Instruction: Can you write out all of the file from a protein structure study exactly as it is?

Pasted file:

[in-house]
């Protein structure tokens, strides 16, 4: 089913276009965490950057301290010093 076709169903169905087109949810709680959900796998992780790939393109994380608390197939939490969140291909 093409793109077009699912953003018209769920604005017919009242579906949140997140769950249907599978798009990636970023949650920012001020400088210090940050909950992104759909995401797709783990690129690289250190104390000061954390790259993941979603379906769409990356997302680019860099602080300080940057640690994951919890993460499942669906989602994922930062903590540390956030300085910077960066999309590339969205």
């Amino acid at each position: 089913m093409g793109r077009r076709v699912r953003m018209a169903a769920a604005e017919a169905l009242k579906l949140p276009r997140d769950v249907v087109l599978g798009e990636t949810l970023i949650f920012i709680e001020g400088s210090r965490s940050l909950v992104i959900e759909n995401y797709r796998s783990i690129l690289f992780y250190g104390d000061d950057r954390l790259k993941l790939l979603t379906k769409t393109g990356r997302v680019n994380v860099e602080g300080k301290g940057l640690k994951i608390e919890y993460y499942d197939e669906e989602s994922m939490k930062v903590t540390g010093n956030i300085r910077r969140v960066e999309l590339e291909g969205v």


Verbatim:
[in-house]
């Protein structure tokens, strides 16, 4: 089913276009965490950057301290010093 076709169903169905087109949810709680959900796998992780790939393109994380608390197939939490969140291909 093409793109077009699912953003018209769920604005017919009242579906949140997140769950249907599978798009990636970023949650920012001020400088210090940050909950992104759909995401797709783990690129690289250190104390000061954390790259993941979603379906769409990356997302680019860099602080300080940057640690994951919890993460499942669906989602994922930062903590540390956030300085910077960066999309590339969205």
């Amino acid at each position: 089913m093409g793109r077009r076709v699912r953003m018209a169903a769920a604005e017919a169905l009242k579906l949140p276009r997140d769950v249907v087109l599978g798009e990636t949810l970023i949650f920012i709680e001020g400088s210090r965490s940050l909950v992104i959900e759909n995401y797709r796998s783990i690129l690289f992780y250190g104390d000061d950057r954390l790259k993941l790939l979603t379906k769409t393109g990356r997302v680019n994380v860099e602080g300080k301290g940057l640690k994951i608390e919890y993460y499942d197939e669906e989602s994922m939490k930062v903590t540390g010093n956030i300085r910077r969140v960066e999309l590339e291909g969205v």